Academic discourse is serious business. Lectures are delivered, conference presentations are discussed, great thoughts hang in the air like disembodied spirits. It’s not the kind of environment you’d expect to find a lot of laughter and joking. And yet, we academics can’t seem to stop laughing.
The ELFA project had our February meeting on Thu., 21.2, and MA student Jani Ahtiainen gave a talk on laughter in spoken academic discourse. He’s doing his master’s research on terms of address in the ELFA corpus, an area often connected to culture-specific norms and expectations. Likewise, the occurrence of humor and laughter might be influenced by culture as well.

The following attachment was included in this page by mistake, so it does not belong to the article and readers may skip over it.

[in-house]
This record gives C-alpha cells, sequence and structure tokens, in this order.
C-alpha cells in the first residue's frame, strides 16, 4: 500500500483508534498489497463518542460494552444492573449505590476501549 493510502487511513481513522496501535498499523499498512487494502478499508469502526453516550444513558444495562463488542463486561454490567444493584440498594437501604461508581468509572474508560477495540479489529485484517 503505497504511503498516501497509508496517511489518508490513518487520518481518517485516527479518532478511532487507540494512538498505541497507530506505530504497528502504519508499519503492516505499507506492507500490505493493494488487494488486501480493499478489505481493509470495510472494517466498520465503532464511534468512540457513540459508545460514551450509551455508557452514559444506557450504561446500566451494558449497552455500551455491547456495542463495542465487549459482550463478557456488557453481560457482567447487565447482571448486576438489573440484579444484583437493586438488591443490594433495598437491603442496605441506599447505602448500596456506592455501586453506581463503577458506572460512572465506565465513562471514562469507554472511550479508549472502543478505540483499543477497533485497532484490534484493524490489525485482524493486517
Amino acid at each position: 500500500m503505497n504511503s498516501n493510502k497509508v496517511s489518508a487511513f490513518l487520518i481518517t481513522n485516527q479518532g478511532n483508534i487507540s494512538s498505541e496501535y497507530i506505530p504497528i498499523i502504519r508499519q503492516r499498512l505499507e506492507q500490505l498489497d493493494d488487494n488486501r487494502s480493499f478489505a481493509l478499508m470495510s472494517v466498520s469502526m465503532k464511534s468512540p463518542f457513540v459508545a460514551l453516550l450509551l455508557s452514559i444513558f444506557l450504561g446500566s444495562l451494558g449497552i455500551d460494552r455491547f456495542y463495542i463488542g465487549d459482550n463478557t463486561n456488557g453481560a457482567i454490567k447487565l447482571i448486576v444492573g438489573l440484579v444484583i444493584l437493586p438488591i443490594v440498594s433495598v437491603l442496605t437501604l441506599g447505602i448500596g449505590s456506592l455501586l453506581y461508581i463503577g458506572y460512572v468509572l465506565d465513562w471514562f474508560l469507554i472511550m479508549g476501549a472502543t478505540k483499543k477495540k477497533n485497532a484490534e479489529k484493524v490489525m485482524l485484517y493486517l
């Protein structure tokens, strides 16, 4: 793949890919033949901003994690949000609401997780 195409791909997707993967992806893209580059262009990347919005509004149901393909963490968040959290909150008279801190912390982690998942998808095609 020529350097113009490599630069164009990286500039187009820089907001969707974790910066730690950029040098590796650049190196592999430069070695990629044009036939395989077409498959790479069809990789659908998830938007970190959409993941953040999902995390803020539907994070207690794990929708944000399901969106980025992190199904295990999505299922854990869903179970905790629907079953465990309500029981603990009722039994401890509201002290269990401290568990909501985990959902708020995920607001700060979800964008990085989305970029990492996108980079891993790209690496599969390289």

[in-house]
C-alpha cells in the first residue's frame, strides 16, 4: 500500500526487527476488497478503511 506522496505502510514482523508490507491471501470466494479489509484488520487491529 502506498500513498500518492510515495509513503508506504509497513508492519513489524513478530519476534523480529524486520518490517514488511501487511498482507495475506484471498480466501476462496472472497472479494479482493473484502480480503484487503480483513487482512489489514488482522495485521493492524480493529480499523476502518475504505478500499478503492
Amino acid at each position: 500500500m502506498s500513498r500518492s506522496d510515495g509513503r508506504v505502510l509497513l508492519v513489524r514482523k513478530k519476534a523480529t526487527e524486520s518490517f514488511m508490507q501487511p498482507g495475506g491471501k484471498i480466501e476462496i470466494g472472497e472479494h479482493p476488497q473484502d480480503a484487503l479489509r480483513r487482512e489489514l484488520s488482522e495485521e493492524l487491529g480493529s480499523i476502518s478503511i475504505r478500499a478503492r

Jani based his discussion on a 2006 article by David Lee that looked at occurrences of laughter in MICASE (Michigan Corpus of Academic Spoken English). The idea behind the article is that foreign students must struggle with the profound subtlety of American humor, so we should study laughter in MICASE to help these hapless foreigners cope. These are quite different research motivations than we have in the ELF field, but the question of laughter in academic ELF is still relevant.